Coronavirus: Hong Kong quarantine changes ‘a setback’ and threat to city’s financial hub status, European business chamber warns

August 20, 2021 GMT

European business leaders in Hong Kong have urged authorities to relax strict quarantine requirements for inbound visitors and residents who have been vaccinated against Covid-19, warning a recent rules tightening presents a threat to the city’s status as an international business hub.

The European Chamber of Commerce in Hong Kong’s push for a reopening to the outside world came just days after the government said it was elevating 15 countries to its “high-risk” category, meaning significantly tougher entry requirements and longer quarantine periods for anyone arriving from those destinations.


Countries moving from the medium to high-risk category on Friday are: the United States, France, Malaysia, Thailand, the United Arab Emirates, Bangladesh, Cambodia, Greece, Iran, the Netherlands, Spain, Sri Lanka, Switzerland, Tanzania and Turkey.

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Australia will be vaulted from low to medium risk.

The stricter system means travellers from the high-risk countries must be fully vaccinated for at least 14 days before boarding a flight to Hong Kong, then undergo 21 days of quarantine in a designated hotel upon arrival, with four Covid-19 tests during isolation and another on the 26th day after landing.

The tougher requirements followed the case of a domestic worker who had returned to Hong Kong from the US earlier this month. She was later determined to have become infected in a Wan Chai quarantine hotel by a couple staying across the hall who had been on the same flight.

In an open letter to Chief Executive Carrie Lam Cheng Yuet-ngor on Thursday, chairman Frederik Gollob said the business community had been grateful for the city’s recent attempt to relax quarantine measures for inbound travellers, calling it “a major step in the right direction.”

“However, the changes to the quarantine requirements announced on Monday present a significant setback,” Gollob said.

Many countries where the virus had recently surged had seen far fewer critical cases and deaths than last year due to their accelerated vaccination programmes, he said.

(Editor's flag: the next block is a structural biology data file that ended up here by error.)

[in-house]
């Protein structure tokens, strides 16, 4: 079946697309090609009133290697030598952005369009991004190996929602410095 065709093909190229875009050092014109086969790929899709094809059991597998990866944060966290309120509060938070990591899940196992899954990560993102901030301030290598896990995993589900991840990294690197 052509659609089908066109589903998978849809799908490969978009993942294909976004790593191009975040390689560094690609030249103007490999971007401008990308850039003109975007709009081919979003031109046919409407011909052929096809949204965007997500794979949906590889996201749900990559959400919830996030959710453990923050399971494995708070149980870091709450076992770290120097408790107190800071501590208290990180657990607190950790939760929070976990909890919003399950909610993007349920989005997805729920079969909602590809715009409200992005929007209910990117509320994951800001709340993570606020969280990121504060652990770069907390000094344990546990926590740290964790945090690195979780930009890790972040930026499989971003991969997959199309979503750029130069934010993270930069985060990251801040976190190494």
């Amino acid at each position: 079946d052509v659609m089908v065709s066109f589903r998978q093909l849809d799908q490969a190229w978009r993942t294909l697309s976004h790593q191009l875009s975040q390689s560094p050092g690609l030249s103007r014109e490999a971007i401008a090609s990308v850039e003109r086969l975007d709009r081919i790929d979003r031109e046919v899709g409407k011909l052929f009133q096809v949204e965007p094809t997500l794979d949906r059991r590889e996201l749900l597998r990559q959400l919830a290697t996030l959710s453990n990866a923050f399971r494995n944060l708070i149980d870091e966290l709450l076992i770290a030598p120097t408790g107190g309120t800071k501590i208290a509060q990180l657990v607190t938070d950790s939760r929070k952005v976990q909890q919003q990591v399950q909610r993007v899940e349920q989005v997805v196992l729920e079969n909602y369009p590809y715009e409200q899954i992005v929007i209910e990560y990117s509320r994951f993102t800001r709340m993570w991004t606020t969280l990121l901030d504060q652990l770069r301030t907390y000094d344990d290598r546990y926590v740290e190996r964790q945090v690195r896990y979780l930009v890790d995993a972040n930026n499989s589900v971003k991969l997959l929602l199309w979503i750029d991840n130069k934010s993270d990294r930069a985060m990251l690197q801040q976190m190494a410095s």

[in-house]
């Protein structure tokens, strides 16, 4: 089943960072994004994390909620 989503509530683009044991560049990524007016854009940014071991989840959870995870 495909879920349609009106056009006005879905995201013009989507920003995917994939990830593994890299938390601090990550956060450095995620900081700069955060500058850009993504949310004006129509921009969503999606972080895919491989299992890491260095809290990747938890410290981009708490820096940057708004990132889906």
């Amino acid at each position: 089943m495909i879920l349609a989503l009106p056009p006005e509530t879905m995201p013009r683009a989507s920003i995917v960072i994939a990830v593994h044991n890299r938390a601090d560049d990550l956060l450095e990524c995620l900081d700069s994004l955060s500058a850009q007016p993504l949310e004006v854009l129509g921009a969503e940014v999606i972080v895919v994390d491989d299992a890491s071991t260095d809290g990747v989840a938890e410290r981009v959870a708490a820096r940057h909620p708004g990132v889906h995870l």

Their airports were open, and travel across Europe was resuming gradually. Vaccinated individuals could travel for private and business reasons to other destinations with no need for quarantine, he added.


Gollob went on to say that concerns raised by the Hong Kong government’s health advisers over isolated instances of positive coronavirus tests after quarantine were “out of proportion” and causing concern within the international community.

“We are of the view that Hong Kong must open itself sooner rather than later, or this new quarantine regime could lead many in the international community to question if they want to remain indefinitely trapped in Hong Kong when the rest of the world is moving on,” Gollob said.

The concerns undoubtedly posed a growing threat to the city’s international business centre status, he added.

The chairman urged the government to create and communicate a clear pandemic exit strategy that would take into account not only local health concerns, but also the overall mental well-being of the entire population, the children and elderly in particular.

Having a strategy in place would provide the basis for restoring confidence and enabling businesses to plan ahead, he explained, adding the city should also step up efforts to inoculate the remaining population and relax all quarantine measures for vaccinated visitors.

Early last month, Gollob was among several business leaders to say Hong Kong was in danger of falling behind as a global financial centre if it persisted with a “zero infections” approach and failed to produce a road map for quarantine-free travel.

He said knew of at least four large businesses that already moved from the city because of the strict rules and that there was imminent danger of Hong Kong losing its edge over other jurisdictions such as Singapore.

This article originally appeared on the South China Morning Post (SCMP), the leading news media reporting on China and Asia. For more SCMP stories, please download our mobile app, follow us on Twitter, and like us on Facebook.

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